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Matthew E. May

Quality Insider

The Presence of Purpose

What transforms a hollow mission statement into a noble cause?

Published: Wednesday, October 23, 2013 - 10:14

Scene: corporate retreat for senior leaders of a Fortune 100 company. Theme: creativity. Agenda item: purpose. I have placed a solitary Zen stone in the center of each table.

The group members eye the rocks suspiciously. “Speak your mind, one and all,” I urge.

“Why is there a rock here?” pipes up one person.

“What’s it for?” asks another.

“Exactly,” I begin. “This is the very question we must tackle. Not just about the stone. But about your work. Let’s start with the stone, though. Answer those questions you just asked. You have exactly one minute.”

They’re not sure. They’re looking around. They don’t know where to start. Time’s running out. Someone gets it. She shouts it out, “It’s to be a pet for someone.” [laughter]

Sure, why not? Others chime in.

“It’s here to be polished and given as a gift, a paperweight.”

“It’s here to be broken up and used to make a gravel path.”

“It’s here to be a doorstop.”

“It’s here to be part of a river-rock fireplace.”

“It’s here to skip on the lake with my son; he loves doing that.”

Not bad. Higher purpose for a lowly rock. Everything has one. It’s what I was after.

“See what you did?” I ask. “You chose a contribution. Created a deeper cause for our simple stone. Committed it to a more elegant use. Isn’t that what creativity is? You designed something out of virtually nothing. You created. This is the transformative power of purpose. In each case you came up with, the stone’s no longer just a stone unto its own; it’s part of something bigger, a much greater good. The new form follows the new function. The stone has been re-created, and become one with that creation. You’ve made a connection through a focus on contribution. We need to do the same thing with this team. The tough part is that first step, knowing where to start.”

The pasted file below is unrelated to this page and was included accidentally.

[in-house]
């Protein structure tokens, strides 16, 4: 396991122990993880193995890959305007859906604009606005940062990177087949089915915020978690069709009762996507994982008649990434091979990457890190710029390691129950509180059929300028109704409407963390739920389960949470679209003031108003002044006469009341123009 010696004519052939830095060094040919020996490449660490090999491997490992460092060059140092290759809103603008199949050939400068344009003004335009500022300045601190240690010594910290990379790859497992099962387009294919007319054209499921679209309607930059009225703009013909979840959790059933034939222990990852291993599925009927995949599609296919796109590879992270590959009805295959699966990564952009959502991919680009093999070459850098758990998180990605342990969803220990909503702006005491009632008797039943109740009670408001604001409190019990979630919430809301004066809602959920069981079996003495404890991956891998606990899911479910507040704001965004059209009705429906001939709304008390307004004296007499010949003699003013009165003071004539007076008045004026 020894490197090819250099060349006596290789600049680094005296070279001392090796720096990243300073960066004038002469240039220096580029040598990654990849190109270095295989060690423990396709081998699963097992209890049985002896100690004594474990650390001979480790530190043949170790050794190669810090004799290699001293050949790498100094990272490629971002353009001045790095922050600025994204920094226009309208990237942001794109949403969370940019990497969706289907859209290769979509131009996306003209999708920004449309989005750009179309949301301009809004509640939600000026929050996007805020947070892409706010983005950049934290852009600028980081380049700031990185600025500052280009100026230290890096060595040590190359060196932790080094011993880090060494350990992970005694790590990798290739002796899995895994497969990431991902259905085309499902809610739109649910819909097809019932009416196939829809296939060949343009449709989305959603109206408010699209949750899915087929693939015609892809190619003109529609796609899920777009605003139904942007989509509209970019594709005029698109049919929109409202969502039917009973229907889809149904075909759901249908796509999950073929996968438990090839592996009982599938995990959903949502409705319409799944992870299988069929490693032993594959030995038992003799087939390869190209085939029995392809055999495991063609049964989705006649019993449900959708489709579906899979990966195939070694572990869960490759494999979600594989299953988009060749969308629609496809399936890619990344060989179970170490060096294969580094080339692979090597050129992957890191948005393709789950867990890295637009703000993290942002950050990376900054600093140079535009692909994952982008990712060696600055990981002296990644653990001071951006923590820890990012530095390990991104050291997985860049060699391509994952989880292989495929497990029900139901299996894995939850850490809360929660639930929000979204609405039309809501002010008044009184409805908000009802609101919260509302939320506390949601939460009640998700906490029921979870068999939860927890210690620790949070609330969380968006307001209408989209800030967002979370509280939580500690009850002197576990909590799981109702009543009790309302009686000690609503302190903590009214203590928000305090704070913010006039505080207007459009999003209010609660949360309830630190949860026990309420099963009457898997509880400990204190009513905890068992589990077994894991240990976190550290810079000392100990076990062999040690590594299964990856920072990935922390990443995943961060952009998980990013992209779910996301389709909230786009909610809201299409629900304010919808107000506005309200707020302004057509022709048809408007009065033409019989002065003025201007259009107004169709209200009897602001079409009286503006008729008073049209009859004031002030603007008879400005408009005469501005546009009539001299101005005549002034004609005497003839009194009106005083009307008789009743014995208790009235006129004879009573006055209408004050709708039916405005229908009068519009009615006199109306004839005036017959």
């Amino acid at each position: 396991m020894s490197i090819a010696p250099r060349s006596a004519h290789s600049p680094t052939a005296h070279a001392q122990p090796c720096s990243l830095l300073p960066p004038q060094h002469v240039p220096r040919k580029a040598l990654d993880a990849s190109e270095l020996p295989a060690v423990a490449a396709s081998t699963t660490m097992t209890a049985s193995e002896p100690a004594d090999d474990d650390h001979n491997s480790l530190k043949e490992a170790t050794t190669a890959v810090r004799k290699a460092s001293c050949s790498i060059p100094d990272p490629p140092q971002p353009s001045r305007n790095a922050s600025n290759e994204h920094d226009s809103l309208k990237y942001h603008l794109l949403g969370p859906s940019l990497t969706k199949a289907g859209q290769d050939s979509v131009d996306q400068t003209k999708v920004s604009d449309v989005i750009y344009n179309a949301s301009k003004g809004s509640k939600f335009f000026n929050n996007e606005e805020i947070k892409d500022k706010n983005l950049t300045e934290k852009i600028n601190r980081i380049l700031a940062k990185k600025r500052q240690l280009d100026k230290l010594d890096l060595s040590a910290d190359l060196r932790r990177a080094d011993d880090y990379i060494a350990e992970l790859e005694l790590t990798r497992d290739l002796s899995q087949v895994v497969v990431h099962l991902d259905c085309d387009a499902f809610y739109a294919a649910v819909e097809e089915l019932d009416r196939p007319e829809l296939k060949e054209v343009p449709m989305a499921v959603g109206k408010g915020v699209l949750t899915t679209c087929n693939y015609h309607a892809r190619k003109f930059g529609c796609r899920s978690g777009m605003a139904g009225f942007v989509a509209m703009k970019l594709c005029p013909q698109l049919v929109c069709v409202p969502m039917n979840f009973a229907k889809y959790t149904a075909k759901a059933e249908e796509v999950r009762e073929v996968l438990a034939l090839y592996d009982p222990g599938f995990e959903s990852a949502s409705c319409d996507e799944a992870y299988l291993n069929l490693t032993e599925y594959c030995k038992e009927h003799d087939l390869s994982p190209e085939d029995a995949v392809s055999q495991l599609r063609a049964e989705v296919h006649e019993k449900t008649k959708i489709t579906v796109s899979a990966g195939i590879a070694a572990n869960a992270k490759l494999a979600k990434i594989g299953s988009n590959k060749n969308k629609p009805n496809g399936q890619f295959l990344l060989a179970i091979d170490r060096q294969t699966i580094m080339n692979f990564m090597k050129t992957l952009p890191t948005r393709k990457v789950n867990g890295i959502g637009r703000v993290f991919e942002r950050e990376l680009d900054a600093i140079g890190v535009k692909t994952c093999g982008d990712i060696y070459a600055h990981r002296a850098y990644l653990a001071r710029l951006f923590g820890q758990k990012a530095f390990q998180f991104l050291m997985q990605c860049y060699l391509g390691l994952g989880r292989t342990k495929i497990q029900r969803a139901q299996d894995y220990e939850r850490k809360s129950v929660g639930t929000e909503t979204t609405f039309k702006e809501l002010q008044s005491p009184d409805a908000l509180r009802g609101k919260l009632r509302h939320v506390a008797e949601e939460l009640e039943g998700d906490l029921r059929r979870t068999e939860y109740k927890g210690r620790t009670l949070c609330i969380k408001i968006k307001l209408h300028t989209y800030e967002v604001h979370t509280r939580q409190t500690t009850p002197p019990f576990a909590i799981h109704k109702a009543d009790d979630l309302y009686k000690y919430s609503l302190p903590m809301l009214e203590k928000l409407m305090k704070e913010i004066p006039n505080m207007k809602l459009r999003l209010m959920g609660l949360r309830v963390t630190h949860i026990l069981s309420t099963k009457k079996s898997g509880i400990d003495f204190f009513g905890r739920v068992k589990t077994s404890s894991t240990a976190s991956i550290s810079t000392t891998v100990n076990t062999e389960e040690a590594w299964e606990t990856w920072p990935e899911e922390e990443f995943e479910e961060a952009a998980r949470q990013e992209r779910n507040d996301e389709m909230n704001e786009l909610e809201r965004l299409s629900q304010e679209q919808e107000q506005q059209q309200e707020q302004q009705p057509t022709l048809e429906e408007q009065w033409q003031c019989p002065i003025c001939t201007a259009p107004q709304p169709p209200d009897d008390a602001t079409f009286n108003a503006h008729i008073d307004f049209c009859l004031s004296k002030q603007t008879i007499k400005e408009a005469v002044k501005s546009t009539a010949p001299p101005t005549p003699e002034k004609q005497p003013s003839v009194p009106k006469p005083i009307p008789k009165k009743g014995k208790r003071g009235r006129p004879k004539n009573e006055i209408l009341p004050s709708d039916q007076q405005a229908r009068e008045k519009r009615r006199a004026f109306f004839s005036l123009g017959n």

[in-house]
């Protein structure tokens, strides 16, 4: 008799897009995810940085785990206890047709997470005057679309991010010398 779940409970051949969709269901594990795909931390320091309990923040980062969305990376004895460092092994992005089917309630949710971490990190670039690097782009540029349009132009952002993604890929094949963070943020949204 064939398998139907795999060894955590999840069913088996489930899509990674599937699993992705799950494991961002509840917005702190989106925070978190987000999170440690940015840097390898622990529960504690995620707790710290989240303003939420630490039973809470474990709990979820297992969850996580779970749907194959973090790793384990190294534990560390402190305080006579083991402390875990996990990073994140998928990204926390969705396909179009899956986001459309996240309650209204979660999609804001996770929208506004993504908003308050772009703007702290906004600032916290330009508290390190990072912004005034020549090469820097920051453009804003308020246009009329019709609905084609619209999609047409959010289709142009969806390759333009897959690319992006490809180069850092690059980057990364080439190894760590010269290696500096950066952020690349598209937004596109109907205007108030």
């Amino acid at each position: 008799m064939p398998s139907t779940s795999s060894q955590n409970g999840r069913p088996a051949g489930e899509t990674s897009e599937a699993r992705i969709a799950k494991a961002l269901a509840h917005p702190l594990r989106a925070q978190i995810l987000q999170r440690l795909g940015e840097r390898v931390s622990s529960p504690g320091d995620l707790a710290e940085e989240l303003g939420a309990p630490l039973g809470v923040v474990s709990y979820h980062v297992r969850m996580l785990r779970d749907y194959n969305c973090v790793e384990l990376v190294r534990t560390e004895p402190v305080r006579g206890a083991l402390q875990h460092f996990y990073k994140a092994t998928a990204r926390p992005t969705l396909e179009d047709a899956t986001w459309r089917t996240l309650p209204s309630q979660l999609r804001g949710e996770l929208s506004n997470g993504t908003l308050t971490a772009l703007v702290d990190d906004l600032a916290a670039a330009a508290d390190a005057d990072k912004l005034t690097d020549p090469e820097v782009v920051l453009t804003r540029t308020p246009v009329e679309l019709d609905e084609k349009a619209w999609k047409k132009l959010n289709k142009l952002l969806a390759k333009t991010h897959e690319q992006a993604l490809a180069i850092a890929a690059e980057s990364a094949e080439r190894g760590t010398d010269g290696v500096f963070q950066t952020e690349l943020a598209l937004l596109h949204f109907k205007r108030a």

Silence. They’re digesting it. While they do, I play a movie clip from the opening scenes of one of my favorite movies, Jerry McGuire. In it, jaded sports überagent Jerry McGuire has a midnight epiphany during the superfirm’s annual backslapping corporate retreat. Business for business’s sake is shallow, he realizes. More clients and more money is not what it’s all about.

McGuire works feverishly to write a mission statement. Words like “greater good” and “caring” go down on paper. He rushes to an all-night copy store to bind and duplicate his opus for everyone. The scene closes with the clerk having obviously read the mission statement, saying, “That’s how you become great, man.”

The scene hits home. No one in the room is unfamiliar with the idea of core purpose at the company level. We’ve all endured the strategic off-site meetings where we hole up for days with consultants and conduct what almost always amounts to little more than a creative writing exercise. We draft pithy statements that are meant to motivate but inevitably ring hollow and fail to capture the real reason we’re in business in the first place.

Statements of vision, of mission, of purpose almost never dive deep enough. Glorified goals and objectives, no more. Maybe that’s why we do it every year; we’re still trying to get it right. Maybe the idea has lost its meaning. Maybe we’re missing the point.

I lay the challenge down: If you can divine a noble cause for the most basic inanimate object, a stone, why not for your team, for yourself? What is it that you’re really contributing beneath all the busywork of your activity?

Why do you exist? And how does that answer connect you to others?

First published Oct. 15, 2013, on the Edit Innovation blog.


About The Author

Matthew E. May’s picture

Matthew E. May

Matthew E. May counsels executives and teams through custom designed facilitation, coaching, and training using four basic ingredients: strategy, ideation, experimentation, and lean. He’s been counseling for 30 years, a third of it as a full-time advisor to Toyota. He is the author of four books, the latest The Laws of Subtraction (McGraw-Hill, 2013), and is working on his fifth book. His work has been appeared in The New York Times, The Wall Street Journal, Harvard Business Review, and many other publications. May holds an MBA from The Wharton School and a bachelor’s degree from Johns Hopkins University.